2 out of 4 stars
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Picture it. Broadway during the 1920s. Florenz Ziegfeld produces a revue called Ziegfeld’s Follies. Girls appear in elaborate costumes bordering on the risque. Gangsters are running rampant from Al Capone to Bugs Moran to Machine Gun Kelly. This is the world in which Agnes “Bobbie” Storey finds herself.
Agnes' family lived in Leaholme until the war nearly closed their inn, forcing them to find work in London. Shortly afterward, her father dies of Spanish Influenza, and Agnes is forced to find a job to help support her family. She manages to land a job at a restaurant belonging to a friend of her father. It is here that she wins The Most Beautiful Barmaid in London contest. This sparks Andre Charlot to offer her a spot in his revue that is traveling to Broadway. She immediately accepts, thus beginning her love affair with fame, success, and New York City.
A Broadway Dream by Jane Hill is a fiction based on the historical person by the name of Bobbie Storey. Amazon has this correctly classified as historical fiction or biographical fiction; however, it was incorrectly classified as romance on OBC. The book is fairly short with only about 200 pages.
It may seem odd, but my favorite part of this story was the ending. I am not familiar with the history of the 1920s, nor the life of Bobbie Storey. Therefore when I read the ending, I was actually taken aback. To me, the ending contributed to the reality of the story. It's unfortunate that I cannot share this ending, but I don't want to spoil it for any who may consider reading this novel. Suffice it to say that the ending almost made reading the whole book worthwhile.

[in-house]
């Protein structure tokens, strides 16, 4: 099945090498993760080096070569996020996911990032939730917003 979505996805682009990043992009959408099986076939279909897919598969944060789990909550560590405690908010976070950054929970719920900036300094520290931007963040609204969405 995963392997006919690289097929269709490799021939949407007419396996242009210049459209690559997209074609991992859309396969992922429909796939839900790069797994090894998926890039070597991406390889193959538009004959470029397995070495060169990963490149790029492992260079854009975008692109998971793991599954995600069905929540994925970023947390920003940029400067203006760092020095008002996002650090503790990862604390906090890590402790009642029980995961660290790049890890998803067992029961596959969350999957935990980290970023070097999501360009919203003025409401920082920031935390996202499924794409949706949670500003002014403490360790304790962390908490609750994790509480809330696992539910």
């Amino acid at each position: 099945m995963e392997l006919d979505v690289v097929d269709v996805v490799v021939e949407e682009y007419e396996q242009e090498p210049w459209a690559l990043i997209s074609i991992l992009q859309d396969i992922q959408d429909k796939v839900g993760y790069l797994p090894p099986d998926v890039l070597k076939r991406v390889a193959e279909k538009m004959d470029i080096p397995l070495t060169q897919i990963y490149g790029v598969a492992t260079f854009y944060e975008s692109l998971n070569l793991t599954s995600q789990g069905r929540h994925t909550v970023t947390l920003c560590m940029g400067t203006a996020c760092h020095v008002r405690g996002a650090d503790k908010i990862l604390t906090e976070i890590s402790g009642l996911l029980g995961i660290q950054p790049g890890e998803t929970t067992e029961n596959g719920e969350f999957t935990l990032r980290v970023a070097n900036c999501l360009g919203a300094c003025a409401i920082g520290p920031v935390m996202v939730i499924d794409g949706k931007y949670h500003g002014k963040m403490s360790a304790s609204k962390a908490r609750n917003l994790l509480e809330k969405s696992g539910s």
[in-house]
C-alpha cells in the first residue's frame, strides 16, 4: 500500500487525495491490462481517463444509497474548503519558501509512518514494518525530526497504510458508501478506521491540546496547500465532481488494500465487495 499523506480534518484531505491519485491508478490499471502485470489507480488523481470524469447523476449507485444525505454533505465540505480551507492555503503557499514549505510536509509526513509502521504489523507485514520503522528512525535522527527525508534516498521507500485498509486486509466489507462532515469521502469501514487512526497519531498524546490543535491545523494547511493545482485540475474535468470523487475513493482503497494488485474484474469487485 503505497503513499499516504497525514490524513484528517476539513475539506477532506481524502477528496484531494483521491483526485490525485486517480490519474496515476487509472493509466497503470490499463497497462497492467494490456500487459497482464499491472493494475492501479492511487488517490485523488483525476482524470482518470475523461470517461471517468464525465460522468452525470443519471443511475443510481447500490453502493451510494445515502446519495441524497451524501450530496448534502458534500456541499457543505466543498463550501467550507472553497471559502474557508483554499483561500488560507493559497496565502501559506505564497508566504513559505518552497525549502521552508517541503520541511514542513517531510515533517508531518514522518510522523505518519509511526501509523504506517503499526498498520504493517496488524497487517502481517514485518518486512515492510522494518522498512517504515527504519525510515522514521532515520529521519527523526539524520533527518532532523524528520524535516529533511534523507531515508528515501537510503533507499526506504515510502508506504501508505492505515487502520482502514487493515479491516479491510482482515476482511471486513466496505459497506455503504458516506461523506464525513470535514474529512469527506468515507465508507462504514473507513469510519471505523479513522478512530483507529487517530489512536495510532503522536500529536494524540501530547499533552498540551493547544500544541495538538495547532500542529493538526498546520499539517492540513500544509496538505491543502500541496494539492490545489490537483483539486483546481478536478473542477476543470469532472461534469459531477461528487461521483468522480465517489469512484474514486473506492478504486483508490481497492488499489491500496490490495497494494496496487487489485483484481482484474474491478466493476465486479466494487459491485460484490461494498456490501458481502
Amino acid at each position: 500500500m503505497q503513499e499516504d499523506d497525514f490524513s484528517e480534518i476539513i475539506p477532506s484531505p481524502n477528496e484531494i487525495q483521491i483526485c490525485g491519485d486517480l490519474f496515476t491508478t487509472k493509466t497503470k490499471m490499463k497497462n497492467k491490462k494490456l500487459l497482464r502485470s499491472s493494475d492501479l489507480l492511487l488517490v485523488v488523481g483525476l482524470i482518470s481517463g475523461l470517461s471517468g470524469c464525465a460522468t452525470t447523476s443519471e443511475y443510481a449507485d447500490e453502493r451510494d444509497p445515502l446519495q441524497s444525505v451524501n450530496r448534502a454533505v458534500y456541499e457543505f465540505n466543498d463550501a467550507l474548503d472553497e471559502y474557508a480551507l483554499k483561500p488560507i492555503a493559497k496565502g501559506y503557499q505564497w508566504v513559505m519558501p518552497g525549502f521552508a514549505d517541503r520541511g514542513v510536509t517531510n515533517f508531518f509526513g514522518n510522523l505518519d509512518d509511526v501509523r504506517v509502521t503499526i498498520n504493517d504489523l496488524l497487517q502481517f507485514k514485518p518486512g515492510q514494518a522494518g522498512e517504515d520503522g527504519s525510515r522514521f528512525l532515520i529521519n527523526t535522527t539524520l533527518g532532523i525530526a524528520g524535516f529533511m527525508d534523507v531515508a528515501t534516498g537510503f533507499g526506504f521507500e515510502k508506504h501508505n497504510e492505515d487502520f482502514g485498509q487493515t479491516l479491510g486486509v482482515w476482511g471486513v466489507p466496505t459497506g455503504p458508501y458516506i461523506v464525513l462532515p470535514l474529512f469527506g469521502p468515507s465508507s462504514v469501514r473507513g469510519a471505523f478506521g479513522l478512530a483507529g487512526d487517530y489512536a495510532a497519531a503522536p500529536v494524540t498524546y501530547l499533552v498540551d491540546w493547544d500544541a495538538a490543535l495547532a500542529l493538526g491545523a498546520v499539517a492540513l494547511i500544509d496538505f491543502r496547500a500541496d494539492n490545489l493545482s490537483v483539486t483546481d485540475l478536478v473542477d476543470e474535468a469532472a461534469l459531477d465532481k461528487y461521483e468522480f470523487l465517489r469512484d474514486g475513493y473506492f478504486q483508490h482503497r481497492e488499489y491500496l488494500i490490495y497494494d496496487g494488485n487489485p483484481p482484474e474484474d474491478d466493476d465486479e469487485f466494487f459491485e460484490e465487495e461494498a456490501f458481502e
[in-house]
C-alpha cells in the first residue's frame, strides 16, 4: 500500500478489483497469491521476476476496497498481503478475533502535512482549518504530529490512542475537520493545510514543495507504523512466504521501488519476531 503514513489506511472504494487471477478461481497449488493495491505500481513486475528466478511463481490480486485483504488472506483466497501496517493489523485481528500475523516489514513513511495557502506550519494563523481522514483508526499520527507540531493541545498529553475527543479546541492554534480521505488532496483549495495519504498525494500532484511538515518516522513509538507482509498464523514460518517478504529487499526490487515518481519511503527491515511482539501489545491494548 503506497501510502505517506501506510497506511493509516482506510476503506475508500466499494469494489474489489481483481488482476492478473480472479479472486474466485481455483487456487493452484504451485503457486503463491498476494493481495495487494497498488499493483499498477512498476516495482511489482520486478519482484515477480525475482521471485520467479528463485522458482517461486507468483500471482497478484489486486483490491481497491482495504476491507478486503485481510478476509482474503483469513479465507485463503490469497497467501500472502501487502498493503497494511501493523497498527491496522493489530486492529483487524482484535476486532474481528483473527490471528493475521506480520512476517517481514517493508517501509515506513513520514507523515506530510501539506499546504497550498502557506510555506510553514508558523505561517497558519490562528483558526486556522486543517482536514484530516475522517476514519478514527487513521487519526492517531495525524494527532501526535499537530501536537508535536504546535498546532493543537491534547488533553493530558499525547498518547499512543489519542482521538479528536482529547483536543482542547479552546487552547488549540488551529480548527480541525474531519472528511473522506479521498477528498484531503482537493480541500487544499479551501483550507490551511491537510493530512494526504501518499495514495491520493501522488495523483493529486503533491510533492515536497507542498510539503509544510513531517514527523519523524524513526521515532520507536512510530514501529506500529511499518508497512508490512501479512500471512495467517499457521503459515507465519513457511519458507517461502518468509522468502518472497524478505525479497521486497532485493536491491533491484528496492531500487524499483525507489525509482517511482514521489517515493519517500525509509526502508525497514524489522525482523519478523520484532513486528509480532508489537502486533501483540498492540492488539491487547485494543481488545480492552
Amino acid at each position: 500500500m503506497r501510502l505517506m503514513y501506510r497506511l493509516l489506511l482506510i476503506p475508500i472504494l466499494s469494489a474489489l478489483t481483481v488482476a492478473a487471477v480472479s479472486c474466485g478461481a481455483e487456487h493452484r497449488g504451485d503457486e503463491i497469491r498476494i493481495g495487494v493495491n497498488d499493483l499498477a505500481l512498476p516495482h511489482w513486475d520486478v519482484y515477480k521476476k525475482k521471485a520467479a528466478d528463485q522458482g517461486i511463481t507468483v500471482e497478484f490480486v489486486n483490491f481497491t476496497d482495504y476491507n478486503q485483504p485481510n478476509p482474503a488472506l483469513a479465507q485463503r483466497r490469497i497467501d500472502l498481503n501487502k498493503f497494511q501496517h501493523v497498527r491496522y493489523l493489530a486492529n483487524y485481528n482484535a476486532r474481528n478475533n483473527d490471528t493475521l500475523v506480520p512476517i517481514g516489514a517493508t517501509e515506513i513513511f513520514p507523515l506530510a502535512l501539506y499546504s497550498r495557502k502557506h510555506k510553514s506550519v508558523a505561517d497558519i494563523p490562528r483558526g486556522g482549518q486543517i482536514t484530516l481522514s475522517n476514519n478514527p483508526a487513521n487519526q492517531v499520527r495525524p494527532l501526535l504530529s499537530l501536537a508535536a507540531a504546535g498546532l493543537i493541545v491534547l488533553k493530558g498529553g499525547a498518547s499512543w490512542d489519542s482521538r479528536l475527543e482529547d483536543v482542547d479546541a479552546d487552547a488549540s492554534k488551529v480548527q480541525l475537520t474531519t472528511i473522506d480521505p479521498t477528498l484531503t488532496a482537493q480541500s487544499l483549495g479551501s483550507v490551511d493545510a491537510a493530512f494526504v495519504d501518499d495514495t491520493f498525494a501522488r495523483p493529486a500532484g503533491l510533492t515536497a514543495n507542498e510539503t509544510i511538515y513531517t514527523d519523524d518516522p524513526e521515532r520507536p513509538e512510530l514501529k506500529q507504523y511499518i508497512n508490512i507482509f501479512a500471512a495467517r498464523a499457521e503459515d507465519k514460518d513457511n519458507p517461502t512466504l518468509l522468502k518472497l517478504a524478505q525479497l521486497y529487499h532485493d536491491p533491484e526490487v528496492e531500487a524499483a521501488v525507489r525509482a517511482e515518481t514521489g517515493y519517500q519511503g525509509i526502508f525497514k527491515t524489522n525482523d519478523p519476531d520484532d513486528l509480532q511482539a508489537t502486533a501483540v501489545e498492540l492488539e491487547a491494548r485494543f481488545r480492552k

In case you didn't catch the above foreshadowing, I had several issues with this story. First, as I stated above, OBC had this book classified as romance. I viewed it on Amazon before selecting it, but because of the classification, I got the wrong sense of what the book would be. Going into the book with false expectations, it did not fail to disappoint. This is not a typical fiction story with a nice, neat plot wrapped up in a cute package. This is a book that extrapolates the life of a very real person from what little historical facts exist. As such, it comes across as very biographical in nature. It seems to be merely relating a series of events in Bobbie's life instead of having a flowing plot.
In the same vein, there were news articles and historical facts included throughout the story. Sometimes they flowed with what was happening at that point in the story, but other times, they seemed a little out of place. Several times the author sailed on various ships from London to New York and back. It was at this point that the author would insert information about the ship on which she was sailing. While this had nothing to do with the story, it was interesting to see where the various ships came from and who sailed on them. Once again, though, if you are expecting a book with a flowing plot, this will certainly throw you off.
Secondly, the book is filled with grammatical and formatting errors. There are words misspelled, missing punctuation, and missing spaces. There are also chapters where there is no page break, and the chapter flows directly from the previous one. This made it seem like there was no professional editing done. However, I did receive a .doc file, so it is possible that the author made changes after this edition (or at least I'm hoping.)
The most glaring, most egregious error, though, was the changing of viewpoints. This issue was not immediately obvious, as it didn't start until around page 80. From that point on, the viewpoint switches from third person to first person and back again. This occurred with alarming frequency, making the book very difficult to read. The following is a typical sentence from the book. “She had bruising on the right side of my jaw.”
Overall, I found this novel very hard to rate. While it was not what I was expecting, that does not mean it was a horrible story. However, with the errors and most especially the changing point of view, I could not give the book a high rating. Therefore, I rate A Broadway Dream 2 out of 4 stars. This book has potential, especially if you understand what you are getting before you start the novel. I cannot recommend it to anyone, however, until the errors are corrected.
A Broadway Dream
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